VMS Executive Committee
                John Bay
        bay@vt.edu                              (540) 231-5114
                Russell Churchill
        arcova@swva.net                 (540) 731-0655
                Ira Jacobs
        ijacobs@vt.edu                  (540) 231-5620
                David Kingma
        dkingma@swva.net                        (540) 382-0956

Junior Past Chairman: 
                David Livingston
        d.livingston@ieee.org           (540) 857-6261

Virginia Council Representative: 
                Ed Wheeler
        wheeler@vmi.edu                         (540) 464-7548

VMS Chapter Chairs

Industry Applications
                Andy Stevenson
        stevenson-ac@salem.ge.com       (540 ) 387-8471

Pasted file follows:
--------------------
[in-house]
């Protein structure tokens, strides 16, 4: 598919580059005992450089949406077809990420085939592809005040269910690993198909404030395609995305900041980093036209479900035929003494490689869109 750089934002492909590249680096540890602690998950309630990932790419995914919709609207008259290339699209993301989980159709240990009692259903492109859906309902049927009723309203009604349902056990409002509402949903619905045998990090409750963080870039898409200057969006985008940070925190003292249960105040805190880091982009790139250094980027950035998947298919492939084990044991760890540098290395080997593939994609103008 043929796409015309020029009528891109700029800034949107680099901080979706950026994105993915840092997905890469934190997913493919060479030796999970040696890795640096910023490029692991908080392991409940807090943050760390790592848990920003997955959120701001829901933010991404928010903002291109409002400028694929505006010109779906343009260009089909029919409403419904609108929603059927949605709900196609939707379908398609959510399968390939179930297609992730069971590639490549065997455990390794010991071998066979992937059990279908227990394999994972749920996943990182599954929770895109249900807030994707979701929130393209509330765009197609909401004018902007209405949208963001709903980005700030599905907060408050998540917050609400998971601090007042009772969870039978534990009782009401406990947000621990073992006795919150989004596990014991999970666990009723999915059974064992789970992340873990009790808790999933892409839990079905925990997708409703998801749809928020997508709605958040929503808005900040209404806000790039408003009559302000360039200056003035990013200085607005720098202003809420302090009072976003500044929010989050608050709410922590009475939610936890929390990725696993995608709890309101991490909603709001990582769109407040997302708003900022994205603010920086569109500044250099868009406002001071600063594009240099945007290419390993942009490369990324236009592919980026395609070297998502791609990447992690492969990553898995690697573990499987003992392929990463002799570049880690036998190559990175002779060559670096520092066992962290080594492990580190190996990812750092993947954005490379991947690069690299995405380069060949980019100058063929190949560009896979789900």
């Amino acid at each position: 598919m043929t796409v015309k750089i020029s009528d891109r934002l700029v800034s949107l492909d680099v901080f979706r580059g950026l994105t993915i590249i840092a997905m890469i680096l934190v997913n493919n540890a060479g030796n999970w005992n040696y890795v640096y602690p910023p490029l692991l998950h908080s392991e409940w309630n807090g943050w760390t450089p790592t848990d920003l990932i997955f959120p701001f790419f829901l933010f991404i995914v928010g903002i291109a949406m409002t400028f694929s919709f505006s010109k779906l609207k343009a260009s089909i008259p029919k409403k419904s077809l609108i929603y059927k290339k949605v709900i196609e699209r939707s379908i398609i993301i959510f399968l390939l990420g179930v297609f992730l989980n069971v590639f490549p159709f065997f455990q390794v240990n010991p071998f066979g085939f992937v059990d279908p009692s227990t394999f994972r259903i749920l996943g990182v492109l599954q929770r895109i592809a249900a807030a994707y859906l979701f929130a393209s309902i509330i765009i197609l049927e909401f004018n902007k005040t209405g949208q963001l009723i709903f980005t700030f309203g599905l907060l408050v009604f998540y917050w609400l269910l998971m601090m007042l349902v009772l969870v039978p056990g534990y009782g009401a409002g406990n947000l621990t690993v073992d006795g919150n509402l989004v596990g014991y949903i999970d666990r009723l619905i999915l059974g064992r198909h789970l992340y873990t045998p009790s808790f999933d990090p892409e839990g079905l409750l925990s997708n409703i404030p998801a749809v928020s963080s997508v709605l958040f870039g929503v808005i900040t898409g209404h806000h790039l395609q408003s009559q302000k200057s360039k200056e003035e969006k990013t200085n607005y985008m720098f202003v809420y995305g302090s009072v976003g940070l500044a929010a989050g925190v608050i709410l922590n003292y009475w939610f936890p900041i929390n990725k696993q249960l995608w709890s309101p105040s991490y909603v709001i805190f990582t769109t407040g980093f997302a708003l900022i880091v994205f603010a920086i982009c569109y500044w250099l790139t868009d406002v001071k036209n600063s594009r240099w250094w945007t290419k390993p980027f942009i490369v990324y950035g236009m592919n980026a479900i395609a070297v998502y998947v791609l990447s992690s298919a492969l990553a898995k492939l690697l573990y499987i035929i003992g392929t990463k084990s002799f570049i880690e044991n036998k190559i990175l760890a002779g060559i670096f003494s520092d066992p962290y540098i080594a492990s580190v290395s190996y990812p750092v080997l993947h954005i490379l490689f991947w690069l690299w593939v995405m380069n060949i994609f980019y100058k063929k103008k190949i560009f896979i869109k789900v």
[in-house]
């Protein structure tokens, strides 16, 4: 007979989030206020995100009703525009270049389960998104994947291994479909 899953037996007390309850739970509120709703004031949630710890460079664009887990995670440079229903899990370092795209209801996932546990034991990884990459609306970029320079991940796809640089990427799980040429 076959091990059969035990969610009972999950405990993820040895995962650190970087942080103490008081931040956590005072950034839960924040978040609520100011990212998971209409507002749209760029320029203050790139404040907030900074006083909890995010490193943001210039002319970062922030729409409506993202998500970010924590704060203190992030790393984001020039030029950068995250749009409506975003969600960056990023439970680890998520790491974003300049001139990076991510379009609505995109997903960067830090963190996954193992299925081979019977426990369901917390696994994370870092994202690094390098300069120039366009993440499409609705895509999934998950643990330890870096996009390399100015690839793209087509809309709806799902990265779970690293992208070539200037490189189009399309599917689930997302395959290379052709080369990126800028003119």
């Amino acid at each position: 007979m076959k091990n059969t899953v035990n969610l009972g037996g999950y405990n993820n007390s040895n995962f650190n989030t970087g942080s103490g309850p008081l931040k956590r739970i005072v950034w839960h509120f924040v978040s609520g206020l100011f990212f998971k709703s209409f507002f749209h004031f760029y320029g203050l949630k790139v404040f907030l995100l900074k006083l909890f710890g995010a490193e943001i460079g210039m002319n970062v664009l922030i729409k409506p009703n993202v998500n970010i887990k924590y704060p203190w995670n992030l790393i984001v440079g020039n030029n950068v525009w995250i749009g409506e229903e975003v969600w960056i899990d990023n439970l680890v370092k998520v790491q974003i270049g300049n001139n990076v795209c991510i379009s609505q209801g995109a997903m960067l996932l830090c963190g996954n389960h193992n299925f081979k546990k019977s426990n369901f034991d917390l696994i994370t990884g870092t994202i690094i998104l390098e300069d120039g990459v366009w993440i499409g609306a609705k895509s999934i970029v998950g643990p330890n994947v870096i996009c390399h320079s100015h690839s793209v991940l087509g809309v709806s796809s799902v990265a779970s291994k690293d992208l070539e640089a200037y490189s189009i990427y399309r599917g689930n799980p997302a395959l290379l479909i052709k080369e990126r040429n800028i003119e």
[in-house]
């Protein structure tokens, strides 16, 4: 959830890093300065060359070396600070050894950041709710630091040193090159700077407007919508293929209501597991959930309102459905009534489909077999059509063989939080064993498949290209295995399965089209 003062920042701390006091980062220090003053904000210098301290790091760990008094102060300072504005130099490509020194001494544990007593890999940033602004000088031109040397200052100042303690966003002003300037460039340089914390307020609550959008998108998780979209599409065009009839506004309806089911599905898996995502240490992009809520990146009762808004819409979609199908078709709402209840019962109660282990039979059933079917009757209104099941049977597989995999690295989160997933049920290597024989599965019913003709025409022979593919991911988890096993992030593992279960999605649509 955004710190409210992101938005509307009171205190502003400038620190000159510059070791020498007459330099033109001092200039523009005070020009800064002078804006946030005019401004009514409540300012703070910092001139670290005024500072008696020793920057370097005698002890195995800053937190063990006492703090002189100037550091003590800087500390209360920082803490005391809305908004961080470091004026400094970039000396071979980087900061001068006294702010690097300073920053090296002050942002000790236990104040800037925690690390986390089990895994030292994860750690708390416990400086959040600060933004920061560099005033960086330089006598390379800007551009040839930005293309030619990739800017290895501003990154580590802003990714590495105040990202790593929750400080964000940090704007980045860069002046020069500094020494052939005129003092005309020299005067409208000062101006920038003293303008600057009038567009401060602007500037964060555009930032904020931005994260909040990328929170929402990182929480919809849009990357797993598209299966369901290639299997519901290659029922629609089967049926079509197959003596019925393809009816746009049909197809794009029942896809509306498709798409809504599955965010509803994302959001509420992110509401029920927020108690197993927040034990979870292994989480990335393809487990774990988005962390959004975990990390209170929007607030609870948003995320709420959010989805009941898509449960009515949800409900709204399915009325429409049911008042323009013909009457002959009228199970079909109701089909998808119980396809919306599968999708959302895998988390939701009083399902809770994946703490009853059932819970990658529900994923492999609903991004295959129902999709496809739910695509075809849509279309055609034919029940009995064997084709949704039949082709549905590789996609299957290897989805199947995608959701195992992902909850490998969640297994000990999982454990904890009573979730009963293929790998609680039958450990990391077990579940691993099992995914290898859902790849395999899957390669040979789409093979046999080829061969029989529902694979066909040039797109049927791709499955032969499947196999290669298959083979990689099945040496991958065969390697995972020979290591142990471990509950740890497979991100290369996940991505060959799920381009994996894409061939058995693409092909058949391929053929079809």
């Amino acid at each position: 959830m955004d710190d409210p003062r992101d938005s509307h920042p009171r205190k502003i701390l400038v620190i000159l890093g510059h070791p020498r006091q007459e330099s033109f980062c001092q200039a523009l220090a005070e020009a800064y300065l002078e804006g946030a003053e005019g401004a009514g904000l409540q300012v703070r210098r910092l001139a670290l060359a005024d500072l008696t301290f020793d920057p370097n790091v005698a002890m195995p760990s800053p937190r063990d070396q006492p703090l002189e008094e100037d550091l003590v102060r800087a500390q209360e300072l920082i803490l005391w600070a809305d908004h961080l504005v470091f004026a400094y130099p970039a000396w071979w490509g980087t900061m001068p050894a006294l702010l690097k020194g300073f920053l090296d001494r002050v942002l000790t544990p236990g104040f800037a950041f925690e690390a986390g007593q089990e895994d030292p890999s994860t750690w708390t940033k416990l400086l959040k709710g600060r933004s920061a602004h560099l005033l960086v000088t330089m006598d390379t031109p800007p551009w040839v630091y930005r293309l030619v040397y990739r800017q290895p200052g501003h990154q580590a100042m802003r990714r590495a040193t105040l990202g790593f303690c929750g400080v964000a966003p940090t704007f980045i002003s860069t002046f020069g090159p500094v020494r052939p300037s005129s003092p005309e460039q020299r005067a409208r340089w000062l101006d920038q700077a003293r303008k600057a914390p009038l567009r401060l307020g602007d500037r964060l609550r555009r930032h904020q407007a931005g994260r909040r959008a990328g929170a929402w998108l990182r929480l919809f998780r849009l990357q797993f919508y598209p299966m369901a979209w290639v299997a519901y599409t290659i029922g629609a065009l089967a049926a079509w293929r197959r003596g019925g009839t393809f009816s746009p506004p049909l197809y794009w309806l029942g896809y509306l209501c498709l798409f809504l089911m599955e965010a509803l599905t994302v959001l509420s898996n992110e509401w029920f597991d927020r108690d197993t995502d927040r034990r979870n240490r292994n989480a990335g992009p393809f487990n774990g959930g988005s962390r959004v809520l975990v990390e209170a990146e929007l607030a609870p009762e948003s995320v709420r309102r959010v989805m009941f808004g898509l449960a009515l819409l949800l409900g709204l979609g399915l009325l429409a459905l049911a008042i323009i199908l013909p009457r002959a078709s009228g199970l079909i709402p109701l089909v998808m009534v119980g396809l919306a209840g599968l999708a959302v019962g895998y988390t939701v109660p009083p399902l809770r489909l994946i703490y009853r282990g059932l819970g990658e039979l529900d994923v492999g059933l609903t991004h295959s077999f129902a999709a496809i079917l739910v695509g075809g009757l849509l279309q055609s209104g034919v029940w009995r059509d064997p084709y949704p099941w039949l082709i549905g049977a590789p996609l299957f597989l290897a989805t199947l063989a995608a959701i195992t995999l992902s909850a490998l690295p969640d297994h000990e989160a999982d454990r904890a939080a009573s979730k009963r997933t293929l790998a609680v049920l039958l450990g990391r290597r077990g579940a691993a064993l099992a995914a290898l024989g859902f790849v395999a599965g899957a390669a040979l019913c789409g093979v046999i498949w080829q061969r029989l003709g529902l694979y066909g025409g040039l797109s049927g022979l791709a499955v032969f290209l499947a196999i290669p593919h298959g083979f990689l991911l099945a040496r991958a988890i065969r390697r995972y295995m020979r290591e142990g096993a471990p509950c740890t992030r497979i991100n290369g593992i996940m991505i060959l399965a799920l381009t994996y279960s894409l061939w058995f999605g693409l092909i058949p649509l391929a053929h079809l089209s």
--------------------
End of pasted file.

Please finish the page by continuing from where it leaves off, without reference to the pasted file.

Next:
Industrial Electronics/Computer/Control Systems
                David Geer
        d.geer@ieee.org                 (540) 387-7359

Microwave Theory & Techniques/Electron Devices
                VACANT

Power Engineering
                Ted Aaron
        Tea45@aol.com                   (540) 381-2521

COMMITTEE CHAIRS
Awards :        Ira Jacobs
        ijacobs@vt.edu                  (540) 231-5620
Membership Development:
                Russell Churchill
        arcova@swva.net                         (540)-731-0655
Nominations:     David Livingston
        d.livingston@ieee.org           (540) 857-6261
                Anbo Wang
        awang@vt.edu                    (540) 231-4355
                Lynn Abbott
        abbott@vt.edu                   (540)-231-4472
PACE :          Dan Jackson
        d.jackson@ieee.org              (540)-774-0484
Program :       Ed Wheeler
        wheeler@vmi.edu                         (540) 464-75
Publicity :     John Fennick
        j.fennick@ieee.org              (540) 552-0052
Student Activities:
                John Bay
        bay@vt.edu                              (540) 231-5114
                
NEWSLETTER
Editor:                 John Fennick
        j.fennick@ieee.org              (540) 552-0052